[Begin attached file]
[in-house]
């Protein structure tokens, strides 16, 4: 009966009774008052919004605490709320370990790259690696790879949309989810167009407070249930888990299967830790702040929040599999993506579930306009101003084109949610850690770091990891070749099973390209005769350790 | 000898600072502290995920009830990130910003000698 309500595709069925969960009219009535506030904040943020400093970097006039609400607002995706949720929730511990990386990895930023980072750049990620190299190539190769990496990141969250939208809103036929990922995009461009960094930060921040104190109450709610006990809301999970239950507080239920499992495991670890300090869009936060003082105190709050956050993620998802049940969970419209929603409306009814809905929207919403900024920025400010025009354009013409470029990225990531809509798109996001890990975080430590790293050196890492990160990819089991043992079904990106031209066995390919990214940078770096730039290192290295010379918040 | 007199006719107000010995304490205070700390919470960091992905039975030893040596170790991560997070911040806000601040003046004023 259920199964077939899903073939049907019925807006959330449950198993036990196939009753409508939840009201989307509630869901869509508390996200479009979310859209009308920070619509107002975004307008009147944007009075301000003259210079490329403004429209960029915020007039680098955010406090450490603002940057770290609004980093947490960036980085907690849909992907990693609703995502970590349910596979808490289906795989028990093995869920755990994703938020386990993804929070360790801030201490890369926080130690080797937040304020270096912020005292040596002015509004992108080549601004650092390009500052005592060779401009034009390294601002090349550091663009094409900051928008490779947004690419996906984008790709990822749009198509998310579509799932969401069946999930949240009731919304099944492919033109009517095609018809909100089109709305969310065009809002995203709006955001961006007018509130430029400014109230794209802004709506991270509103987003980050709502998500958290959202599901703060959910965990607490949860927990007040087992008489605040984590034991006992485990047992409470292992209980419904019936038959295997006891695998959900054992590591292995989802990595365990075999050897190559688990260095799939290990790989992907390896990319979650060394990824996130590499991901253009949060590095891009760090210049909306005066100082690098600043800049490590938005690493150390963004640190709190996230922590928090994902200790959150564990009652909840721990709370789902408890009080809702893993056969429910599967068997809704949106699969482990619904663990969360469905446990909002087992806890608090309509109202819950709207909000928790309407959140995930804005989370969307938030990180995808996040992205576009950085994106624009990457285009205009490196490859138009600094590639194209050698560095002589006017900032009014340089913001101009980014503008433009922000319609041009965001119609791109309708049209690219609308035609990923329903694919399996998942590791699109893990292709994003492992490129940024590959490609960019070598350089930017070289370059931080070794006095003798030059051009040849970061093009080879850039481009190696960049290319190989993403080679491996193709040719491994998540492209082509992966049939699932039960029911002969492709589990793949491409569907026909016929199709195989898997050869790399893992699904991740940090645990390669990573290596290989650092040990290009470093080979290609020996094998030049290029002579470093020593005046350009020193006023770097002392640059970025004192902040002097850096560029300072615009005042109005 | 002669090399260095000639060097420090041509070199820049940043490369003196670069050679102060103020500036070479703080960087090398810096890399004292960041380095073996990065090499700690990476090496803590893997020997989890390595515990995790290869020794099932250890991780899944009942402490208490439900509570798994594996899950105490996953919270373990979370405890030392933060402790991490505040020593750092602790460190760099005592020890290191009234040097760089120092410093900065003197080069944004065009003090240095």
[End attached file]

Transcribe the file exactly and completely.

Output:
[in-house]
């Protein structure tokens, strides 16, 4: 009966009774008052919004605490709320370990790259690696790879949309989810167009407070249930888990299967830790702040929040599999993506579930306009101003084109949610850690770091990891070749099973390209005769350790 | 000898600072502290995920009830990130910003000698 309500595709069925969960009219009535506030904040943020400093970097006039609400607002995706949720929730511990990386990895930023980072750049990620190299190539190769990496990141969250939208809103036929990922995009461009960094930060921040104190109450709610006990809301999970239950507080239920499992495991670890300090869009936060003082105190709050956050993620998802049940969970419209929603409306009814809905929207919403900024920025400010025009354009013409470029990225990531809509798109996001890990975080430590790293050196890492990160990819089991043992079904990106031209066995390919990214940078770096730039290192290295010379918040 | 007199006719107000010995304490205070700390919470960091992905039975030893040596170790991560997070911040806000601040003046004023 259920199964077939899903073939049907019925807006959330449950198993036990196939009753409508939840009201989307509630869901869509508390996200479009979310859209009308920070619509107002975004307008009147944007009075301000003259210079490329403004429209960029915020007039680098955010406090450490603002940057770290609004980093947490960036980085907690849909992907990693609703995502970590349910596979808490289906795989028990093995869920755990994703938020386990993804929070360790801030201490890369926080130690080797937040304020270096912020005292040596002015509004992108080549601004650092390009500052005592060779401009034009390294601002090349550091663009094409900051928008490779947004690419996906984008790709990822749009198509998310579509799932969401069946999930949240009731919304099944492919033109009517095609018809909100089109709305969310065009809002995203709006955001961006007018509130430029400014109230794209802004709506991270509103987003980050709502998500958290959202599901703060959910965990607490949860927990007040087992008489605040984590034991006992485990047992409470292992209980419904019936038959295997006891695998959900054992590591292995989802990595365990075999050897190559688990260095799939290990790989992907390896990319979650060394990824996130590499991901253009949060590095891009760090210049909306005066100082690098600043800049490590938005690493150390963004640190709190996230922590928090994902200790959150564990009652909840721990709370789902408890009080809702893993056969429910599967068997809704949106699969482990619904663990969360469905446990909002087992806890608090309509109202819950709207909000928790309407959140995930804005989370969307938030990180995808996040992205576009950085994106624009990457285009205009490196490859138009600094590639194209050698560095002589006017900032009014340089913001101009980014503008433009922000319609041009965001119609791109309708049209690219609308035609990923329903694919399996998942590791699109893990292709994003492992490129940024590959490609960019070598350089930017070289370059931080070794006095003798030059051009040849970061093009080879850039481009190696960049290319190989993403080679491996193709040719491994998540492209082509992966049939699932039960029911002969492709589990793949491409569907026909016929199709195989898997050869790399893992699904991740940090645990390669990573290596290989650092040990290009470093080979290609020996094998030049290029002579470093020593005046350009020193006023770097002392640059970025004192902040002097850096560029300072615009005042109005 | 002669090399260095000639060097420090041509070199820049940043490369003196670069050679102060103020500036070479703080960087090398810096890399004292960041380095073996990065090499700690990476090496803590893997020997989890390595515990995790290869020794099932250890991780899944009942402490208490439900509570798994594996899950105490996953919270373990979370405890030392933060402790991490505040020593750092602790460190760099005592020890290191009234040097760089120092410093900065003197080069944004065009003090240095």